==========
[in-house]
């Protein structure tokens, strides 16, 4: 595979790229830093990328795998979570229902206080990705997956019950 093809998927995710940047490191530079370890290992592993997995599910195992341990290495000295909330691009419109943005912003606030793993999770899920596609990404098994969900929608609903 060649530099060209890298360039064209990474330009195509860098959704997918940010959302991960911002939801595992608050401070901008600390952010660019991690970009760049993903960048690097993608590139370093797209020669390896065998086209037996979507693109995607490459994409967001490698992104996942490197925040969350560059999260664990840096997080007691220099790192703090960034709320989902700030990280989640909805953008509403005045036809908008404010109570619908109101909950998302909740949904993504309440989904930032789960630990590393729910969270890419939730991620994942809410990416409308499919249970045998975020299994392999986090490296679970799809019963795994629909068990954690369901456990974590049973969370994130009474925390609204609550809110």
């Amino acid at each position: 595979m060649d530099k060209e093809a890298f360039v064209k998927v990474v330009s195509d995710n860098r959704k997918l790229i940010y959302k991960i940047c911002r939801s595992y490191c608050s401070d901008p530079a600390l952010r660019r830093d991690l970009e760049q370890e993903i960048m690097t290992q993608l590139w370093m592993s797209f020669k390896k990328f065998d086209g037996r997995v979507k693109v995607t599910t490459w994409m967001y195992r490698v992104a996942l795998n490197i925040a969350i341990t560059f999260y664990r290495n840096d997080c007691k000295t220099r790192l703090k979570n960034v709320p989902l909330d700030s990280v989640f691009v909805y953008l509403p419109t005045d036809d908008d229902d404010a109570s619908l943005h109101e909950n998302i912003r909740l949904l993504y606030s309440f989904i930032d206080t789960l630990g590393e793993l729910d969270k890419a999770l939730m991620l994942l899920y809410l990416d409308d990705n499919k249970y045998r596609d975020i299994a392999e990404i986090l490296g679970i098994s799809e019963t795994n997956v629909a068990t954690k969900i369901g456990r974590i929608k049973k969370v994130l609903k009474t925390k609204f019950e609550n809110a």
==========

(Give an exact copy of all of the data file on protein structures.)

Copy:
[in-house]
């Protein structure tokens, strides 16, 4: 595979790229830093990328795998979570229902206080990705997956019950 093809998927995710940047490191530079370890290992592993997995599910195992341990290495000295909330691009419109943005912003606030793993999770899920596609990404098994969900929608609903 060649530099060209890298360039064209990474330009195509860098959704997918940010959302991960911002939801595992608050401070901008600390952010660019991690970009760049993903960048690097993608590139370093797209020669390896065998086209037996979507693109995607490459994409967001490698992104996942490197925040969350560059999260664990840096997080007691220099790192703090960034709320989902700030990280989640909805953008509403005045036809908008404010109570619908109101909950998302909740949904993504309440989904930032789960630990590393729910969270890419939730991620994942809410990416409308499919249970045998975020299994392999986090490296679970799809019963795994629909068990954690369901456990974590049973969370994130009474925390609204609550809110």
């Amino acid at each position: 595979m060649d530099k060209e093809a890298f360039v064209k998927v990474v330009s195509d995710n860098r959704k997918l790229i940010y959302k991960i940047c911002r939801s595992y490191c608050s401070d901008p530079a600390l952010r660019r830093d991690l970009e760049q370890e993903i960048m690097t290992q993608l590139w370093m592993s797209f020669k390896k990328f065998d086209g037996r997995v979507k693109v995607t599910t490459w994409m967001y195992r490698v992104a996942l795998n490197i925040a969350i341990t560059f999260y664990r290495n840096d997080c007691k000295t220099r790192l703090k979570n960034v709320p989902l909330d700030s990280v989640f691009v909805y953008l509403p419109t005045d036809d908008d229902d404010a109570s619908l943005h109101e909950n998302i912003r909740l949904l993504y606030s309440f989904i930032d206080t789960l630990g590393e793993l729910d969270k890419a999770l939730m991620l994942l899920y809410l990416d409308d990705n499919k249970y045998r596609d975020i299994a392999e990404i986090l490296g679970i098994s799809e019963t795994n997956v629909a068990t954690k969900i369901g456990r974590i929608k049973k969370v994130l609903k009474t925390k609204f019950e609550n809110a």